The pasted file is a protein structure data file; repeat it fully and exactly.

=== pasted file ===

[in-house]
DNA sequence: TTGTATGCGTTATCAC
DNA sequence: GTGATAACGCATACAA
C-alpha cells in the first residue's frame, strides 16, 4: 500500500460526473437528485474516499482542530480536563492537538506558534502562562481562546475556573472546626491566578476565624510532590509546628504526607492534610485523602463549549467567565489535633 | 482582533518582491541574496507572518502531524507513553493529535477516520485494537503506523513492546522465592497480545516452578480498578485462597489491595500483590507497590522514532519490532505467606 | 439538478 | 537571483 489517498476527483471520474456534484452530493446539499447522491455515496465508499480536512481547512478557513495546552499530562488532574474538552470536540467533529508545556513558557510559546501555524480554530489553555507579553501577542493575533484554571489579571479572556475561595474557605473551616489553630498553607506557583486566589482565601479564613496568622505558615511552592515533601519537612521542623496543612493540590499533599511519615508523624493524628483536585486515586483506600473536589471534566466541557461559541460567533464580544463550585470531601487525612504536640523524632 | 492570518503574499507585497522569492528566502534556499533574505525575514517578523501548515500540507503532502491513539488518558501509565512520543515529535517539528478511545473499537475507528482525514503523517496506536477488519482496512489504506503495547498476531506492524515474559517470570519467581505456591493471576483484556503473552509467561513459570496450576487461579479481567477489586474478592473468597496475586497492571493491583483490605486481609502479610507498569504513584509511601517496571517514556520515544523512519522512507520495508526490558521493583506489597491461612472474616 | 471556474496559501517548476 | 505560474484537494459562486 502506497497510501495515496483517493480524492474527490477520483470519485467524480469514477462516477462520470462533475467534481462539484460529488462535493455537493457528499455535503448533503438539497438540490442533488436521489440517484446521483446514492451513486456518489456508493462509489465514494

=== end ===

[in-house]
DNA sequence: TTGTATGCGTTATCAC
DNA sequence: GTGATAACGCATACAA
C-alpha cells in the first residue's frame, strides 16, 4: 500500500460526473437528485474516499482542530480536563492537538506558534502562562481562546475556573472546626491566578476565624510532590509546628504526607492534610485523602463549549467567565489535633 | 482582533518582491541574496507572518502531524507513553493529535477516520485494537503506523513492546522465592497480545516452578480498578485462597489491595500483590507497590522514532519490532505467606 | 439538478 | 537571483 489517498476527483471520474456534484452530493446539499447522491455515496465508499480536512481547512478557513495546552499530562488532574474538552470536540467533529508545556513558557510559546501555524480554530489553555507579553501577542493575533484554571489579571479572556475561595474557605473551616489553630498553607506557583486566589482565601479564613496568622505558615511552592515533601519537612521542623496543612493540590499533599511519615508523624493524628483536585486515586483506600473536589471534566466541557461559541460567533464580544463550585470531601487525612504536640523524632 | 492570518503574499507585497522569492528566502534556499533574505525575514517578523501548515500540507503532502491513539488518558501509565512520543515529535517539528478511545473499537475507528482525514503523517496506536477488519482496512489504506503495547498476531506492524515474559517470570519467581505456591493471576483484556503473552509467561513459570496450576487461579479481567477489586474478592473468597496475586497492571493491583483490605486481609502479610507498569504513584509511601517496571517514556520515544523512519522512507520495508526490558521493583506489597491461612472474616 | 471556474496559501517548476 | 505560474484537494459562486 502506497497510501495515496483517493480524492474527490477520483470519485467524480469514477462516477462520470462533475467534481462539484460529488462535493455537493457528499455535503448533503438539497438540490442533488436521489440517484446521483446514492451513486456518489456508493462509489465514494